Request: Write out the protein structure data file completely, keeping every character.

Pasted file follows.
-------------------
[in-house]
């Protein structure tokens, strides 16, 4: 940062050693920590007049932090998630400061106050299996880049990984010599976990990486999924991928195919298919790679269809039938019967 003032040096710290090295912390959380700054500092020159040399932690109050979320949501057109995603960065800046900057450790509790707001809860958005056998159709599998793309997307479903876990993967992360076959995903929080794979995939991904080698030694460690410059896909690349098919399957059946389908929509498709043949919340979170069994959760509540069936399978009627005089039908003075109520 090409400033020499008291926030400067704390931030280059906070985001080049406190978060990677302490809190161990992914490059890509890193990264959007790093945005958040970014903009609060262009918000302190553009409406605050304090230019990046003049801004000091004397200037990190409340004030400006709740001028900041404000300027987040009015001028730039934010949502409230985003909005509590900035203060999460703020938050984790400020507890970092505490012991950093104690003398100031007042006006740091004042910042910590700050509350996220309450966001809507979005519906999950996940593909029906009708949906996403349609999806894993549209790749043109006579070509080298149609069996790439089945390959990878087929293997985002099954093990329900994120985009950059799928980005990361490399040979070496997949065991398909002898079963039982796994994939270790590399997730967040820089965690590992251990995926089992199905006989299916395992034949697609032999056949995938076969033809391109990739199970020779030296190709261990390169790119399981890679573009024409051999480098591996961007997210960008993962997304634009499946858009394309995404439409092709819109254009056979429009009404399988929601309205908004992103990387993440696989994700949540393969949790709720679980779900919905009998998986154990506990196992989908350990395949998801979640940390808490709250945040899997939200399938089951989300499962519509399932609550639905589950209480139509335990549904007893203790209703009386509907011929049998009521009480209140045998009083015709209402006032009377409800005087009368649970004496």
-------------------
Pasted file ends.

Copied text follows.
[in-house]
């Protein structure tokens, strides 16, 4: 940062050693920590007049932090998630400061106050299996880049990984010599976990990486999924991928195919298919790679269809039938019967 003032040096710290090295912390959380700054500092020159040399932690109050979320949501057109995603960065800046900057450790509790707001809860958005056998159709599998793309997307479903876990993967992360076959995903929080794979995939991904080698030694460690410059896909690349098919399957059946389908929509498709043949919340979170069994959760509540069936399978009627005089039908003075109520 090409400033020499008291926030400067704390931030280059906070985001080049406190978060990677302490809190161990992914490059890509890193990264959007790093945005958040970014903009609060262009918000302190553009409406605050304090230019990046003049801004000091004397200037990190409340004030400006709740001028900041404000300027987040009015001028730039934010949502409230985003909005509590900035203060999460703020938050984790400020507890970092505490012991950093104690003398100031007042006006740091004042910042910590700050509350996220309450966001809507979005519906999950996940593909029906009708949906996403349609999806894993549209790749043109006579070509080298149609069996790439089945390959990878087929293997985002099954093990329900994120985009950059799928980005990361490399040979070496997949065991398909002898079963039982796994994939270790590399997730967040820089965690590992251990995926089992199905006989299916395992034949697609032999056949995938076969033809391109990739199970020779030296190709261990390169790119399981890679573009024409051999480098591996961007997210960008993962997304634009499946858009394309995404439409092709819109254009056979429009009404399988929601309205908004992103990387993440696989994700949540393969949790709720679980779900919905009998998986154990506990196992989908350990395949998801979640940390808490709250945040899997939200399938089951989300499962519509399932609550639905589950209480139509335990549904007893203790209703009386509907011929049998009521009480209140045998009083015709209402006032009377409800005087009368649970004496």